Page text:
This week Target announced the pilot launch of the parent-centric service Diaper Duty. And while the name might suggest that a Target representative will come to help take care of baby's smelly surprise, it's actually a subscription service that the retailer said lightens a different load — the daily stress of new parenting.
Diaper Duty will of course sell diapers in bulk, but also other baby-care items including formula, wipes and training pants. Parents can choose from 150 eligible subscription items and choose to have those products delivered to their doorstep in four- to- 12-week installments.
The latest move from the Minneapolis-based retailer comes after a string of anti-showrooming and anti-Amazon tactical offerings, like recently announcing that its price-matching policy — which includes matching the online prices offered by Amazon — would be permanent.
Amazon has pioneered the "subscribe and save" model, with its own version of Diaper Duty called Amazon Mom. According to Chris Petersen, president of Integrated Marketing Solutions, Target and other big-box retailers are late to the subscription game.
"The whole subscription model is an enormous opportunity that has been a game changer," Peterson said. "It generates standing orders for regular sales as well as traffic to the website to update profiles and adjust both items and quantities. Signing up a young mother for regular delivery of needed items generates a whole lot more loyalty than spot purchases based on price."
Peterson's sentiments reflect Target's ultimate goal for the service — to build a bigger base of loyal customers and drive them in-store to make more purchases.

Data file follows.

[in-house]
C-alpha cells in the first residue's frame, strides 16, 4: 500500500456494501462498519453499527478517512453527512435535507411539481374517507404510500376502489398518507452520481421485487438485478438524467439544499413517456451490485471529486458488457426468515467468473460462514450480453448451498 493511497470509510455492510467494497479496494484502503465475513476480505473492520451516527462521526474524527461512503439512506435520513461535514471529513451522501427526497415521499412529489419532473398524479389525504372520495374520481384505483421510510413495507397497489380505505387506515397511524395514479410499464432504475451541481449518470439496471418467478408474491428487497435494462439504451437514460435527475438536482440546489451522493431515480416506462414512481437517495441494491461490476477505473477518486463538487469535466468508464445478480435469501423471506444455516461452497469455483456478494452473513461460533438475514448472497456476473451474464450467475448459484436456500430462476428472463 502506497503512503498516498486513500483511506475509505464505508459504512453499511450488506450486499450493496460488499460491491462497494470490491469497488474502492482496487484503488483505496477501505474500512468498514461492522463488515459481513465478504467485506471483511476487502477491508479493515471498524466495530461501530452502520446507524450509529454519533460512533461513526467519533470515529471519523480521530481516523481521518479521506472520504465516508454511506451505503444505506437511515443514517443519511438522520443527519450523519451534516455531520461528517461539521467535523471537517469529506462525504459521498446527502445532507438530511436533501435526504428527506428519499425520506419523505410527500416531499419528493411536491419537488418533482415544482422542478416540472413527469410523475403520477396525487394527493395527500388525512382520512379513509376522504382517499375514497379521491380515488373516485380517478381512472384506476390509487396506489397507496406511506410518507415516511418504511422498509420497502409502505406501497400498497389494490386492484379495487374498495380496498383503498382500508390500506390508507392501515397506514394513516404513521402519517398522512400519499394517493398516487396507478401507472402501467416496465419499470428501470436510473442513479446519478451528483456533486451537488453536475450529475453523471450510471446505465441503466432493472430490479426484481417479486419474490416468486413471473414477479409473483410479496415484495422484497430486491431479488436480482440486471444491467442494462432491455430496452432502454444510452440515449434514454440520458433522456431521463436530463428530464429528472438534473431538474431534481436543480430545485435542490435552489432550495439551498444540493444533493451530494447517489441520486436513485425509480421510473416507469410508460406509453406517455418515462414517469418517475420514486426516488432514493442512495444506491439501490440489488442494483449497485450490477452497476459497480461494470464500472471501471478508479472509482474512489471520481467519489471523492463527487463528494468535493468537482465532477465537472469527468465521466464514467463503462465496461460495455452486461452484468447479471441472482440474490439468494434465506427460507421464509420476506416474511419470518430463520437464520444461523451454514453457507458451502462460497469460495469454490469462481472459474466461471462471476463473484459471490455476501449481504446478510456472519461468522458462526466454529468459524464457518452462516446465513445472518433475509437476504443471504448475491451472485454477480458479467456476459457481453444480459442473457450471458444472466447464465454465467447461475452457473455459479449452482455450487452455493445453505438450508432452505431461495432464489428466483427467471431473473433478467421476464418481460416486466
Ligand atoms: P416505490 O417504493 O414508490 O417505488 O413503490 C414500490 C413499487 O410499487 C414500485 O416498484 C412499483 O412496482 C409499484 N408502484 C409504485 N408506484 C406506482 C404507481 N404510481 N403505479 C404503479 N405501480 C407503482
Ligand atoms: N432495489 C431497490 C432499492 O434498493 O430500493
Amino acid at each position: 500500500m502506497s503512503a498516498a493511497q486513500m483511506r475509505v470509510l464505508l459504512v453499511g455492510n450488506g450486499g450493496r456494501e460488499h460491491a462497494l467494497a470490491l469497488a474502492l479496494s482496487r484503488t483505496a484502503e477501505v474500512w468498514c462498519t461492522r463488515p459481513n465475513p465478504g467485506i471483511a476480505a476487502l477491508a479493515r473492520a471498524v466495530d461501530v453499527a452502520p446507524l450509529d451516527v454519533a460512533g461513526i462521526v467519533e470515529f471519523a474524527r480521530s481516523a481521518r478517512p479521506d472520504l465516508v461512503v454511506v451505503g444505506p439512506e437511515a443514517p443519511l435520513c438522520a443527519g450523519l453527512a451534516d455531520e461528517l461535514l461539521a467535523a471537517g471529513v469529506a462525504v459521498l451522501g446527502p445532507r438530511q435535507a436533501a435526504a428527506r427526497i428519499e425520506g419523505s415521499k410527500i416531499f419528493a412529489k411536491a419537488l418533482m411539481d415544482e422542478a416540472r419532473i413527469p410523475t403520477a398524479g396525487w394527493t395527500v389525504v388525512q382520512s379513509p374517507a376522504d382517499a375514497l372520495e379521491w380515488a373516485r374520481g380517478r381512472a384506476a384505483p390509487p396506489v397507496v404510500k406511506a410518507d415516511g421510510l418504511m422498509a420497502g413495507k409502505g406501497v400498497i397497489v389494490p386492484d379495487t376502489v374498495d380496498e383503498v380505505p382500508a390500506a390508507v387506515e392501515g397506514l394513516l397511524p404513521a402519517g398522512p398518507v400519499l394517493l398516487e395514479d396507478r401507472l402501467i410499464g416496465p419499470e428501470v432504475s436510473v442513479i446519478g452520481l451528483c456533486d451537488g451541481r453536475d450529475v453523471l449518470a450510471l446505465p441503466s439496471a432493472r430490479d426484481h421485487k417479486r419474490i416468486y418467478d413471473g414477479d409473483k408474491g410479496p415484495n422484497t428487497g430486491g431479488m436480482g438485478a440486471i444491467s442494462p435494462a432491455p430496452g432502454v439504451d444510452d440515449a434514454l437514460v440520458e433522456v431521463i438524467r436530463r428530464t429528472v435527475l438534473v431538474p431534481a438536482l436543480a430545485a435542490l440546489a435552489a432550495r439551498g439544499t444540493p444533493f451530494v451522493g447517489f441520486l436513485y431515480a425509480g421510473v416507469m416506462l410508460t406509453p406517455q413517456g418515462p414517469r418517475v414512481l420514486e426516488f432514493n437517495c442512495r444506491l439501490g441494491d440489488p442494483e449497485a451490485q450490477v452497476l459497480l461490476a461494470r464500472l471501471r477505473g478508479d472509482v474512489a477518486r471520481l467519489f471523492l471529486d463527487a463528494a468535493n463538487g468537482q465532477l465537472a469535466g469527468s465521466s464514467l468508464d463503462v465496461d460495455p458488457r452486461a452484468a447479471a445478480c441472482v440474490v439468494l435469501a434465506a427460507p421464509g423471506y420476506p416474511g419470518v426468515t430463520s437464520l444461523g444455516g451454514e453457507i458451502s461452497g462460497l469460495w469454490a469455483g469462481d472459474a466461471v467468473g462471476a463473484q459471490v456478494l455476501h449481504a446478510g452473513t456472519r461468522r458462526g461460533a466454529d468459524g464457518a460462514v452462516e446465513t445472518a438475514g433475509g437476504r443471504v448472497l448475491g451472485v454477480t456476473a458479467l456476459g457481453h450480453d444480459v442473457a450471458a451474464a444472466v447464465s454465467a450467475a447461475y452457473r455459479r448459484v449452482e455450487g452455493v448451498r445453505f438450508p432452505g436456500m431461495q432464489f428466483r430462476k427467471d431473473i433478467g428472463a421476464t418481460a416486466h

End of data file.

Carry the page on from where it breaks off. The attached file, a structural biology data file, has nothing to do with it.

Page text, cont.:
"[T]hink of all the extra space you'll have in that red shopping cart... for clothes, home décor – and, oh yeah, the baby," a Target blog post announcing the new service states.
According to Doug Stephens, retail analyst and author of the book The Retail Revival, getting into the home once (if not more) per week is a huge advantage for any retailer.
"Once you're scheduled to deliver the things the baby needs, cross-selling that consumer into other products to add to their delivery becomes much easier," Stephens said. "The more trusted you can become, the more likely the consumer will be to stick with you across all channels — including stores. And trust, very often is largely a matter of frequency and familiarity."
Target's choice to go after families (moms in particular) is also part of a larger strategic move. Moms control the majority of family spending, and they represent Target's core demographic.
"Catching this demographic is extremely important for a couple reasons," said Micah Solomon, customer service speaker and consultant. "One of the best ways to build customer loyalty is to become a backdrop for their relationship with each other. And parents' relationship with their children is one of the most important. Since Target sells so much that will be relevant as the child (and family) age, this is the time to enmesh themselves in the family's life."
However, the verdict is still out as to whether Target's Diaper Duty will generate any loyalty that carries over to building store traffic, Peterson said, adding that Target will need to be far more nimble in making the experience seamless to achieve a sales boost — that is if the name Diaper Duty doesn't stand in its way.
"Target's name is far more limited and less compelling than 'Amazon Mom,' which can apply to any time-starved mother looking to subscribe for deliveries of regularly needed household items," he said.
Solomon shared an equal disdain for the Diaper Duty moniker.
"Sounds like a cloth diaper service mixed with a potty-mouthed pun."